I’m a firm believer in conspiracy theories because they can be so much fun and make the prosaic analysis a bit more interesting.
So, while I don’t dismiss the current bullish bond price action as unwarranted, I do allow that it came strongly into the month’ end—a summer month end—where liquidity I think is a victim, especially into July Fourth. There are fundamental supporters as well, from trade worries to the dollar to China’s economic stumbles to the Fed’s intent. These are the critical drivers: the strategic ones. Still, let’s not neglect a plethora of short positions getting unwound to a reasonable degree.
Short squeezes have a life of their own, but I’ll grant that this one—even if it’s a short squeeze—has its roots in the bigger issues that will persist. For now, at least, my ambitions for 3.25 percent to 3.50 percent for 10-year yields has to be patient.
I just saw some data cross the screens: personal income downward revision, spending was softer-than-expected with a downward revision (0 percent real!) and Year over Year Personal Consumption Expenditure prices a bit firmer than expected. I think this is ample to keep Fed’s hiking close to their projections. Real income gains are nothing to write home about, but that won’t inhibit the Fed. Bear in mind there was a big drop in utility usage (cool month), which probably took a toll on some consumption.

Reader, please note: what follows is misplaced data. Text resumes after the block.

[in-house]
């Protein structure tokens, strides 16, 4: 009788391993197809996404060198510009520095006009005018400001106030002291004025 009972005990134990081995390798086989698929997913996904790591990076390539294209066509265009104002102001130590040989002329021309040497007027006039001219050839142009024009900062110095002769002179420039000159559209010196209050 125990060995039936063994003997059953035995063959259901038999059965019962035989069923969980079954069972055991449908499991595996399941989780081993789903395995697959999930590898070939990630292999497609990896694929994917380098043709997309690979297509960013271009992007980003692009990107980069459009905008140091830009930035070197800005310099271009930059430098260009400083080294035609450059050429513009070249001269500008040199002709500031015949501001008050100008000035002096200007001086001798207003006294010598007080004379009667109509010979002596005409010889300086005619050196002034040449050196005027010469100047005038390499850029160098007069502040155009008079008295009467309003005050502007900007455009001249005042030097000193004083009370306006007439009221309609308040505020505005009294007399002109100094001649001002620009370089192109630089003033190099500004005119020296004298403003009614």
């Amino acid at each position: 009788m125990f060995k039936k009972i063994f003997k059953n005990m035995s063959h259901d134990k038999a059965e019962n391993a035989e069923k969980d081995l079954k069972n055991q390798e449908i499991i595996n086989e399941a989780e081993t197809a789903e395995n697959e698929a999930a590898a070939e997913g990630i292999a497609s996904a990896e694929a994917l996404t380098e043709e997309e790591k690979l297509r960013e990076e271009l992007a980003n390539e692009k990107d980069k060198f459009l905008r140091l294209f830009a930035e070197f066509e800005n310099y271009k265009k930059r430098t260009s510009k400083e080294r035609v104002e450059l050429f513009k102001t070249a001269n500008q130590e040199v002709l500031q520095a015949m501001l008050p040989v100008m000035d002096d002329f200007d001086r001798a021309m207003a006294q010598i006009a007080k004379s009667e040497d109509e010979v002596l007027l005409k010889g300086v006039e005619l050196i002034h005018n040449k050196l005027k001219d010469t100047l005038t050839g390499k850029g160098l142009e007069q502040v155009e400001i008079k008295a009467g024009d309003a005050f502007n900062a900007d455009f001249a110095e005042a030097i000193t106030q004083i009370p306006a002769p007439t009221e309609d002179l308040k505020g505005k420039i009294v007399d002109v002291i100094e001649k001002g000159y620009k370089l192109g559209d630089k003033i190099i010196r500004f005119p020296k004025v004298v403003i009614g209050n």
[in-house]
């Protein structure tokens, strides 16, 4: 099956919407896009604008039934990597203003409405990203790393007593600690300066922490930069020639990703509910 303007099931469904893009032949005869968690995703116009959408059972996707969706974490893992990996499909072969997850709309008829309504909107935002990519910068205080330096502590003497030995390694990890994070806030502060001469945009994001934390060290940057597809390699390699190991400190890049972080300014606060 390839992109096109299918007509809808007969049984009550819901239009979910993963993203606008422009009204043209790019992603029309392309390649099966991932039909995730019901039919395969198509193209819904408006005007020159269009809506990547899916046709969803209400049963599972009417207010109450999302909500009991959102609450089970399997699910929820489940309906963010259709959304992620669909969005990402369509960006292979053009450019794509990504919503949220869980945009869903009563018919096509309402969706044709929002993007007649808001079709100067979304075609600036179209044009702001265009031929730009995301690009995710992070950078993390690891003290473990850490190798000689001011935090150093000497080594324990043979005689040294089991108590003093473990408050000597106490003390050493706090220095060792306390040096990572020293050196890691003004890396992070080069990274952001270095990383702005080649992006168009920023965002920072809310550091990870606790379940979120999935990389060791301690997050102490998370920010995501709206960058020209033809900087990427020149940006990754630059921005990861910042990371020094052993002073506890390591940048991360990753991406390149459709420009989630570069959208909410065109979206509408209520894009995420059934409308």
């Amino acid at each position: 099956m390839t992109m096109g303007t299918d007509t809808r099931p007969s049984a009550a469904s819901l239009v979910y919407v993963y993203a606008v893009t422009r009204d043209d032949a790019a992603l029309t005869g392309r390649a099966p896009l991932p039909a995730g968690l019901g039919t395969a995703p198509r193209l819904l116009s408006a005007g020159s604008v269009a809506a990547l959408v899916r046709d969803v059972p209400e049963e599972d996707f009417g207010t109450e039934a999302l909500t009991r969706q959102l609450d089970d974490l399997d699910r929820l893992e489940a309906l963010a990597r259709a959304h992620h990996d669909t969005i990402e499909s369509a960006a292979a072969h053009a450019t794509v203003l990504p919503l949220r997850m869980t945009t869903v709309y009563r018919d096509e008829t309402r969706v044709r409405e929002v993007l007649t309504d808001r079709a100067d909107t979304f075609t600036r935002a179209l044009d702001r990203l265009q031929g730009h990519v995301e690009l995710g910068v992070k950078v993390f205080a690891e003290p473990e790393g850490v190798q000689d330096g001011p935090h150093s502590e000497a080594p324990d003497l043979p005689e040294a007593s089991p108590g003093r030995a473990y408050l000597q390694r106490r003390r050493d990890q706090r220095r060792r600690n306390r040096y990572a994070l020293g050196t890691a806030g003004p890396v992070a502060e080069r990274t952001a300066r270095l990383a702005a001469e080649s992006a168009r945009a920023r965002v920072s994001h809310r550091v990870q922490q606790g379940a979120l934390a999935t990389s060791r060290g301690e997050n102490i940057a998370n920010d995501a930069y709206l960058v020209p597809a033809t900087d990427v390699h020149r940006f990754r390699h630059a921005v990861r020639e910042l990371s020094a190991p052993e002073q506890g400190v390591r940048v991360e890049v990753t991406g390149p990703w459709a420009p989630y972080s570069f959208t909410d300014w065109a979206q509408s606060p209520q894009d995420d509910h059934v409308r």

I think, technically, the flattening is a bit overdone and that 2-year yields hold just north of 2 percent, edge in a 2.50 percent to 2.55 percent range for a few days, while 10s retreat towards the 2.91 percent 21-day moving average. Note that I simply tossed a coin to come up with that view. The idea, though, is simply that we’ve got a lot of big news ahead, and I don’t see the urgency to buy ahead of that.
The chart below does cause me consternation. I’m not yet bullish but between the price action against risk assets—which I embrace—and the ultimate impact of Fed tightening, I feel I should be more bullish. And then there’s the seasonal patterns, which are well-established. I’ll do some more with these next week and plead The Fifth against a stronger bias over the next few days.
David Ader is Chief Macro Strategist for Informa Financial Intelligence.